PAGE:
The flaw in my work, or maybe the flaw within myself, is a fear of impermanence. I have struggled with the impermanence of my work for years. I design websites and web apps for a living. They have a life cycle of somewhere around seven minutes before some executive gets the brilliant idea that a redesign will fix all their problems, which is disheartening when you spend months or even years of your life working with clients on large projects.

But wabi-sabi: embrace your flaws, and embrace the flaws in your work.

To counter this, I make music. I record it. I share it. I have a little Youtube channel, and a Patreon, and a Bandcamp page, all that junk. In my mind, it’s evergreen: a piece of music lasts a lot longer than most websites. The music I make and put on Youtube will be as valuable in 2033 as it is in 2023

Every week, I spend at least one day a week just making music. It keeps me sane when I make something as impermanent as a website the next day.

What are your flaws? Are they flaws? Will you embrace them and embrace yourself?

Relentless creativity

When in your life did you feel like you were the most creative?

I don’t mean productive. Creativity and productivity are different.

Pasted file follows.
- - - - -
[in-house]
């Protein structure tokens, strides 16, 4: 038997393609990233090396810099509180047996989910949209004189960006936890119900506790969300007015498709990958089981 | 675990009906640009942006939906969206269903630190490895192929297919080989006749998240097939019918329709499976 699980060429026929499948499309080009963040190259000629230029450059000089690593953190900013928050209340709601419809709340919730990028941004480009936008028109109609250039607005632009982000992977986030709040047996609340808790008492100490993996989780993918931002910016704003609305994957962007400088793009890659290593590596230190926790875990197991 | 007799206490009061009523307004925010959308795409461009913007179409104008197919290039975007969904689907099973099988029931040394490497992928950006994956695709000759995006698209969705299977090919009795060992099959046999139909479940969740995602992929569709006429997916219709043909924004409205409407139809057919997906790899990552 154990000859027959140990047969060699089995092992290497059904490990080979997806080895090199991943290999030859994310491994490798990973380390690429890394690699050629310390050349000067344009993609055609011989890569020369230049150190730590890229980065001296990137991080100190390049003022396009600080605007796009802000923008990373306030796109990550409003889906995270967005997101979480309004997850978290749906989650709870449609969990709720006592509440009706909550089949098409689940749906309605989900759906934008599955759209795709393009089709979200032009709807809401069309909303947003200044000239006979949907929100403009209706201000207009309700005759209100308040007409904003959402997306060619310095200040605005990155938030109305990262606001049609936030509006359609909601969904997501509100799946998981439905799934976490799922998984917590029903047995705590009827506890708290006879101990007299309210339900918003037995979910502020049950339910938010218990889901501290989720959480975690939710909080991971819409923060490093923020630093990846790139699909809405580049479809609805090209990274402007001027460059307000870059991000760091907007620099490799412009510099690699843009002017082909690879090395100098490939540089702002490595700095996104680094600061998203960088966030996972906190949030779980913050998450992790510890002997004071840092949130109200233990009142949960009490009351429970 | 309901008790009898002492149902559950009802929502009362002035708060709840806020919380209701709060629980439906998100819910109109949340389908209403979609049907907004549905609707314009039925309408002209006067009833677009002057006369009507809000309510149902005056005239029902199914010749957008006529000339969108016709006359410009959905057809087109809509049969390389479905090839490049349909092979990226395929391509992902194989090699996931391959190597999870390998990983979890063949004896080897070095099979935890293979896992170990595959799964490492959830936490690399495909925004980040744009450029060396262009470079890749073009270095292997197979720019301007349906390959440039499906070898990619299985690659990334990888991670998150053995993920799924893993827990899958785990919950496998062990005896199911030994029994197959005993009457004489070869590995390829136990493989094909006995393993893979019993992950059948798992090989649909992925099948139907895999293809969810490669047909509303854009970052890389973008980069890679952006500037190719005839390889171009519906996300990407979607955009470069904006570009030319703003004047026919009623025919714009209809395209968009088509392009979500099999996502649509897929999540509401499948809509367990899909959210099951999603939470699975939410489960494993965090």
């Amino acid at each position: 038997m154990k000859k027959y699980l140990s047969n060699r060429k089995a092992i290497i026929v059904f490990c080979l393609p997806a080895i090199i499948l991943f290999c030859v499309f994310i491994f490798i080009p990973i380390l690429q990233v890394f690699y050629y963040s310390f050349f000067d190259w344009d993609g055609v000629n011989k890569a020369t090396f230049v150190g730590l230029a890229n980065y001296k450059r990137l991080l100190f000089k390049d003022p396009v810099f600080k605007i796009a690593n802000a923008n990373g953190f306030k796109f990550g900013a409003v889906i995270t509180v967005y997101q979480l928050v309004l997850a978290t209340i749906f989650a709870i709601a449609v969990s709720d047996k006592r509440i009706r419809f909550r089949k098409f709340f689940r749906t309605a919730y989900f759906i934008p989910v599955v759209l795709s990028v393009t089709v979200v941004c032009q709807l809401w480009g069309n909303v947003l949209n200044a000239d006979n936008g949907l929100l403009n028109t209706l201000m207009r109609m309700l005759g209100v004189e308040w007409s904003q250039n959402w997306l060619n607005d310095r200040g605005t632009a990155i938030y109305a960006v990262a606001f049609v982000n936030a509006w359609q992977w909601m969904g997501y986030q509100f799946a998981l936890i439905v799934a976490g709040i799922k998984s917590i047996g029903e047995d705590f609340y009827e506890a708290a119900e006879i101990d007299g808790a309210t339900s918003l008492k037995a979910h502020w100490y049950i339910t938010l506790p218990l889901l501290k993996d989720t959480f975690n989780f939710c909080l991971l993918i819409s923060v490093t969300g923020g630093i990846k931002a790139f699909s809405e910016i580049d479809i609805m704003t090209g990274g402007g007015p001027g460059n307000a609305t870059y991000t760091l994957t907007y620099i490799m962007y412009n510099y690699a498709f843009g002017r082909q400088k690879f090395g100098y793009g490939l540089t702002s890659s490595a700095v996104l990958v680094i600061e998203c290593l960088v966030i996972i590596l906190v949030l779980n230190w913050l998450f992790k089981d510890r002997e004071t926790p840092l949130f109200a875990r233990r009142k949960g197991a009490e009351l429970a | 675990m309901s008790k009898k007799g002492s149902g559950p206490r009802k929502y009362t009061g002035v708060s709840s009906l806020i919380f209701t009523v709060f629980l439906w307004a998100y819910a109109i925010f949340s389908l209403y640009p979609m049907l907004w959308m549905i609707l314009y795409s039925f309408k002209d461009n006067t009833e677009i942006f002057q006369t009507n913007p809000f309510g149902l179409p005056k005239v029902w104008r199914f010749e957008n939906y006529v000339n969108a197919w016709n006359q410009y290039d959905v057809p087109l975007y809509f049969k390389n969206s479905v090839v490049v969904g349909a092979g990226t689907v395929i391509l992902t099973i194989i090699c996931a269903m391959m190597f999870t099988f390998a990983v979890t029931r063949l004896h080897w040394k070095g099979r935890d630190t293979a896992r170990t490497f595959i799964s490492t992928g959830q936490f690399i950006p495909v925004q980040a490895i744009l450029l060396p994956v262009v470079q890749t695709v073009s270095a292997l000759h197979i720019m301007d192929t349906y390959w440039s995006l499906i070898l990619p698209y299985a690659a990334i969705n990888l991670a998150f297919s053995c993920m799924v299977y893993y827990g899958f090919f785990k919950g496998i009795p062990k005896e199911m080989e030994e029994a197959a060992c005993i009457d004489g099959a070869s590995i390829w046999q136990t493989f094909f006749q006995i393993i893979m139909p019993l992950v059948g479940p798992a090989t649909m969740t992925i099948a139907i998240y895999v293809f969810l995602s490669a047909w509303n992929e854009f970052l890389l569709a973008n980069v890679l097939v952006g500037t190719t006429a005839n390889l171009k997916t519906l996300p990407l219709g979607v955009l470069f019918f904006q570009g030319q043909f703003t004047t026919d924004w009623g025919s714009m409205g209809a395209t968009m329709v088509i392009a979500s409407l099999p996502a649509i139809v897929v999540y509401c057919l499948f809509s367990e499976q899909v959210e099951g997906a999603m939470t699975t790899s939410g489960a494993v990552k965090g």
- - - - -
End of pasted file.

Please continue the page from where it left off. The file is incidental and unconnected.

I mean creative. When in your life did you feel like your output matched your input?1

The concept of achieving a flow state has become so popular that it has a detailed Wikipedia page. What if one could achieve flow for longer than a few hours at a time? What if one were able to pursue flow, relentlessly, without ceasing, for months or even years at a time?

I don’t really think of that as a flow state any more. I call it relentless creativity.” And I think I achieved it once for a period of a few months, or a year.

This period of relentless creativity began in March of 2020. This was the beginning of the COVID lockdowns, of course, but I’m not sure it was just the one event that created these circumstances. And I’m also not sure how long it lasted. For all I know, I was in this state for two years. Thanks to the way COVID compressed the feeling of time2, I couldn’t say how long the state of relentless creativity lasted with any certainty3.